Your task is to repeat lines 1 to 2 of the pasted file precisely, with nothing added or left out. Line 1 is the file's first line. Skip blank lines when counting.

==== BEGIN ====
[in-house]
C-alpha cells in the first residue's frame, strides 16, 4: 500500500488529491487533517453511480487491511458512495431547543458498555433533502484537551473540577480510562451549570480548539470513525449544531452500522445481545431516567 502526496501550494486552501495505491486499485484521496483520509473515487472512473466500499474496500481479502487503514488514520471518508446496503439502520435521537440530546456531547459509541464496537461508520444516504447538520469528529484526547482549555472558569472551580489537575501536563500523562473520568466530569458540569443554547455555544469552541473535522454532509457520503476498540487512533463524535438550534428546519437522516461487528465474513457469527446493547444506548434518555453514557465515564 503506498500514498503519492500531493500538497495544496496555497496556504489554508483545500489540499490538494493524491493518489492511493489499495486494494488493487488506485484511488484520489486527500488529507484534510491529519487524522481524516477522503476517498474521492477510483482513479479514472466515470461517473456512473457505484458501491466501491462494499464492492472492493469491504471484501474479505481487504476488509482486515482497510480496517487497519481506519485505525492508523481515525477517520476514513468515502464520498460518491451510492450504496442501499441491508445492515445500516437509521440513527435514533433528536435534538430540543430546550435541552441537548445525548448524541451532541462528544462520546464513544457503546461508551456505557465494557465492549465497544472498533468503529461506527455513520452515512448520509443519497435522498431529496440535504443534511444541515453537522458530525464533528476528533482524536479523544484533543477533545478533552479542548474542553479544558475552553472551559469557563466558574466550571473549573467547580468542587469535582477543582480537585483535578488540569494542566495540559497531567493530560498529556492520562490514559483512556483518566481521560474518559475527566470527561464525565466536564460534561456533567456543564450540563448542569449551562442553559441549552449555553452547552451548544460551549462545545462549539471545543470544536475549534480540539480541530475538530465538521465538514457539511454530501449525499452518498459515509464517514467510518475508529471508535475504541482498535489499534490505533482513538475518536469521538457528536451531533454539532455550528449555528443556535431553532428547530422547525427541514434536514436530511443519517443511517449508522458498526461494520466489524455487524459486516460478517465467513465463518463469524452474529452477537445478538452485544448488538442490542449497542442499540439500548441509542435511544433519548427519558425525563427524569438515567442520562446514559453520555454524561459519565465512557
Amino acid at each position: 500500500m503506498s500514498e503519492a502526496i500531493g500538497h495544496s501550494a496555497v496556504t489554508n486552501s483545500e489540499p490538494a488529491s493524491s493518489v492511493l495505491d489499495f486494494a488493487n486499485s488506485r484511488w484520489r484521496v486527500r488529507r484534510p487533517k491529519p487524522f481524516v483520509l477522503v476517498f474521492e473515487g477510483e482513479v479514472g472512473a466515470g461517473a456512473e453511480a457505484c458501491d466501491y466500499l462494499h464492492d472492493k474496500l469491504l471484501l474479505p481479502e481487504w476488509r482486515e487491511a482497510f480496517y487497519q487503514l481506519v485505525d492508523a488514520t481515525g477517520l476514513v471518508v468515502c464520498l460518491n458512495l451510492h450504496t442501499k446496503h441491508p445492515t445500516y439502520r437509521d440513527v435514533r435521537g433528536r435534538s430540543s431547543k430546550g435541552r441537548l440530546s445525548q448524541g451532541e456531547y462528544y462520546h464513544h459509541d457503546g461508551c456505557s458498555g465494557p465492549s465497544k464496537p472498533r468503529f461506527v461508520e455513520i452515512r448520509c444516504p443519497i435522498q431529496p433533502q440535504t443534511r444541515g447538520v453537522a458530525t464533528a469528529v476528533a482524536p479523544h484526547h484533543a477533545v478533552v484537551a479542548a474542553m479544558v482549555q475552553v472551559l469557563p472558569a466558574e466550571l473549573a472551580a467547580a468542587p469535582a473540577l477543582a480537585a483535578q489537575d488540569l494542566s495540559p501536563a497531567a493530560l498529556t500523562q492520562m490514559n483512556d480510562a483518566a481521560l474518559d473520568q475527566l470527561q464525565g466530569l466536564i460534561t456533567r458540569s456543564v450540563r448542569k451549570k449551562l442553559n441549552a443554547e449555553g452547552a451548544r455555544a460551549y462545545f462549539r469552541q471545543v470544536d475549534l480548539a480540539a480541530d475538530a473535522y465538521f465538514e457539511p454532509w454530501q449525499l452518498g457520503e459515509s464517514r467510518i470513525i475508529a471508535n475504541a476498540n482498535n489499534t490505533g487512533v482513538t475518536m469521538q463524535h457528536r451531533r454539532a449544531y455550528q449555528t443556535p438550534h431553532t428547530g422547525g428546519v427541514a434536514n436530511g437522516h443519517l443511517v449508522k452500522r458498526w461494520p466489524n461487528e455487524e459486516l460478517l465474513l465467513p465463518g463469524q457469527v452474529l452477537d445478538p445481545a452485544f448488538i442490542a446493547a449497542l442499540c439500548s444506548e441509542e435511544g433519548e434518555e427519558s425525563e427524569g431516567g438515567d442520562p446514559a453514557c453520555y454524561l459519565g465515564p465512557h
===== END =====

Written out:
[in-house]
C-alpha cells in the first residue's frame, strides 16, 4: 500500500488529491487533517453511480487491511458512495431547543458498555433533502484537551473540577480510562451549570480548539470513525449544531452500522445481545431516567 502526496501550494486552501495505491486499485484521496483520509473515487472512473466500499474496500481479502487503514488514520471518508446496503439502520435521537440530546456531547459509541464496537461508520444516504447538520469528529484526547482549555472558569472551580489537575501536563500523562473520568466530569458540569443554547455555544469552541473535522454532509457520503476498540487512533463524535438550534428546519437522516461487528465474513457469527446493547444506548434518555453514557465515564 503506498500514498503519492500531493500538497495544496496555497496556504489554508483545500489540499490538494493524491493518489492511493489499495486494494488493487488506485484511488484520489486527500488529507484534510491529519487524522481524516477522503476517498474521492477510483482513479479514472466515470461517473456512473457505484458501491466501491462494499464492492472492493469491504471484501474479505481487504476488509482486515482497510480496517487497519481506519485505525492508523481515525477517520476514513468515502464520498460518491451510492450504496442501499441491508445492515445500516437509521440513527435514533433528536435534538430540543430546550435541552441537548445525548448524541451532541462528544462520546464513544457503546461508551456505557465494557465492549465497544472498533468503529461506527455513520452515512448520509443519497435522498431529496440535504443534511444541515453537522458530525464533528476528533482524536479523544484533543477533545478533552479542548474542553479544558475552553472551559469557563466558574466550571473549573467547580468542587469535582477543582480537585483535578488540569494542566495540559497531567493530560498529556492520562490514559483512556483518566481521560474518559475527566470527561464525565466536564460534561456533567456543564450540563448542569449551562442553559441549552449555553452547552451548544460551549462545545462549539471545543470544536475549534480540539480541530475538530465538521465538514457539511454530501449525499452518498459515509464517514467510518475508529471508535475504541482498535489499534490505533482513538475518536469521538457528536451531533454539532455550528449555528443556535431553532428547530422547525427541514434536514436530511443519517443511517449508522458498526461494520466489524455487524459486516460478517465467513465463518463469524452474529452477537445478538452485544448488538442490542449497542442499540439500548441509542435511544433519548427519558425525563427524569438515567442520562446514559453520555454524561459519565465512557